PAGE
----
No Exchange Traded Products (ETPs) traded during the week compared with a total of 85,775 units valued at N1.187 million that was transacted the previous week in 22 deals, while a total of 18,042 units of Federal Government Bonds valued at N19.685 million were traded last week in 24 deals compared with a total of 3,453 units valued at N3.565 million transacted two weeks ago in 24 deals.
Price Gainers and Losers
The bears dominated as 55 equities depreciated in price, higher 36 equities of the previous week while 14 equities appreciated in price during the week, lower than 21 in the previous week. Eterna Plc led the price losers with 24.5 per cent, trailed by Union Diagnostic & Clinical Services Plc with 23.3 per cent. United Bank for Africa Plc shed 19.4 per cent just as Beta Glass Plc, Neimeth International Pharmaceuticals Plc and Dangote Flour Mills Plc lsot 17.7 per cent and 16.8 per cent respectively.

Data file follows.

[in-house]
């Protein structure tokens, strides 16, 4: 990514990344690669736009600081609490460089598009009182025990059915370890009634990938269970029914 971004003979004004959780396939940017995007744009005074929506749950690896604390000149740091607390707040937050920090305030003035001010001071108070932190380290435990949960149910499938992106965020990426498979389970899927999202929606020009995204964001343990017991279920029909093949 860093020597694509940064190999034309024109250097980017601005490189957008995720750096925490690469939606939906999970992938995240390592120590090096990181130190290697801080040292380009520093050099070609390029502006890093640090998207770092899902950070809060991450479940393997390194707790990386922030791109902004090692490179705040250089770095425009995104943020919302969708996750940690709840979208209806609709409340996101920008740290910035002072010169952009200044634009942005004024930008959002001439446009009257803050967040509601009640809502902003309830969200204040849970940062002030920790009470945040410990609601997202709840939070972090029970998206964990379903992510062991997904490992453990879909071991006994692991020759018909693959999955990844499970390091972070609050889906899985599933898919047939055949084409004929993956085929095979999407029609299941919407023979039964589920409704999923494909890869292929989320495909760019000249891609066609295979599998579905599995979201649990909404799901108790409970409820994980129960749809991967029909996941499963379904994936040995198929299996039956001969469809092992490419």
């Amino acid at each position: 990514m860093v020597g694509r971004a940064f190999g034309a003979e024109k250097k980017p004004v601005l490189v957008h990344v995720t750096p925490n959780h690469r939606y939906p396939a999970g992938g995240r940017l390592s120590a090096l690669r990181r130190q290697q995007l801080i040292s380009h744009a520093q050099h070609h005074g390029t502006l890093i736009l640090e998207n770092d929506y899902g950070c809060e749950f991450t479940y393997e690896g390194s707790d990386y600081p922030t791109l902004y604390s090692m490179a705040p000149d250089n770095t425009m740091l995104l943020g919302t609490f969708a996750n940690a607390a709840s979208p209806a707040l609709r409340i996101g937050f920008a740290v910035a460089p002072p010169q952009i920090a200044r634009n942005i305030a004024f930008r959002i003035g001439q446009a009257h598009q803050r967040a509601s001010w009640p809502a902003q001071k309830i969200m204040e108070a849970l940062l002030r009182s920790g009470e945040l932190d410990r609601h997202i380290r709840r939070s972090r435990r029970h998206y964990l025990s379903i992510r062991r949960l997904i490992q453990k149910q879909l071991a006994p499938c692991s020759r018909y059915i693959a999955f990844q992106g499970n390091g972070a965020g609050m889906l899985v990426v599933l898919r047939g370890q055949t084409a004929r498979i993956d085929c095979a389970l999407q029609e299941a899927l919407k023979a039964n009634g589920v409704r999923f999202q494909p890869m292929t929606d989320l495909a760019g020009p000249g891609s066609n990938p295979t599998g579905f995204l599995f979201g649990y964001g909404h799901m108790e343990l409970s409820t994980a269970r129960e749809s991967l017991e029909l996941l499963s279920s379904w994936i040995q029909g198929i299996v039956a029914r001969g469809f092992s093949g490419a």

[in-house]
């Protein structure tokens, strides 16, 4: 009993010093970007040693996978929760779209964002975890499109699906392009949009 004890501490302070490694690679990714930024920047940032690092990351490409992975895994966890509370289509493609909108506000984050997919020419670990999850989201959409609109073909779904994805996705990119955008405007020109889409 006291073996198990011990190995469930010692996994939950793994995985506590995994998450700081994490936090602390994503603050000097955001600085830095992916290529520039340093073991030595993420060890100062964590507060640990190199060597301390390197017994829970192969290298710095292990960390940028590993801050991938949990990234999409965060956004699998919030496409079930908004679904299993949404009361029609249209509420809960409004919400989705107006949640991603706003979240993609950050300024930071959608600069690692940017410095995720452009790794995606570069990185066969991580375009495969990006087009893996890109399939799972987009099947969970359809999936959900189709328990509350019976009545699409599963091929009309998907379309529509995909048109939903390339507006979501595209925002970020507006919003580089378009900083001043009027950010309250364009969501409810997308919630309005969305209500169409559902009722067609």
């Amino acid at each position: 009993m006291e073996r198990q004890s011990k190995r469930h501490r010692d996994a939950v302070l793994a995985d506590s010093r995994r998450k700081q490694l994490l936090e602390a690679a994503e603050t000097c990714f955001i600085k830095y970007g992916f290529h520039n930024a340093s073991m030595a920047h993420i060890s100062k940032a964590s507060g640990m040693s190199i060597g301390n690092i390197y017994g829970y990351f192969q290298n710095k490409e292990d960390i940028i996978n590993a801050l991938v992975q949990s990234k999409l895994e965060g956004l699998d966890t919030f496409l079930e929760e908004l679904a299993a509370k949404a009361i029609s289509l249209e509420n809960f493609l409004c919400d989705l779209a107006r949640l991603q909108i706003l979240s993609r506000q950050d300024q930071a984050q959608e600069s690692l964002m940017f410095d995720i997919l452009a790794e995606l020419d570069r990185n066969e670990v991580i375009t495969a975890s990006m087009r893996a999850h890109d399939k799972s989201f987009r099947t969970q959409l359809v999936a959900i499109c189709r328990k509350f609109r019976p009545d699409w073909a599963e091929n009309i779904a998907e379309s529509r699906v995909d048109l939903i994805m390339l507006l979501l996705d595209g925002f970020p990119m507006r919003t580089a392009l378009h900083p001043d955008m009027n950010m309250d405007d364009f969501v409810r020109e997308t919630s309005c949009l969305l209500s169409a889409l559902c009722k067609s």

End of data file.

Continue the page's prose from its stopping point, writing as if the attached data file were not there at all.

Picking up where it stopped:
Other top price losers included: Livestock Feeds Plc (15.8 per cent); Cement Company of Northern Nigeria Plc (14.5 per cent); Oando Plc (12.3 per cent) and Ecobank Transnational Incorporated (12.2 per cent).
On the positive side, Ikeja Hotel Plc led the price gainers with 20. 2 per cent, trailed by Chams Plc with 20 per cent. Sovereign Trust Insurance Plc chalked up 15 per cent, while First Aluminium Nigeria Plc appreciated by 10 per cent. Berger Paints Nigeria Plc garnered 9.7 per cent, just as Thomas Wyatt Nigeria Plc inched up by 8.7 per cent.
Other top price gainers for the week were: Sterling Bank Plc (8.3 per cent); Union Bank of Nigeria Plc (5.2 per cent); Cadbury Nigeria Plc (5.0 per cent); and NEM Insurance Plc (4.9 per cent).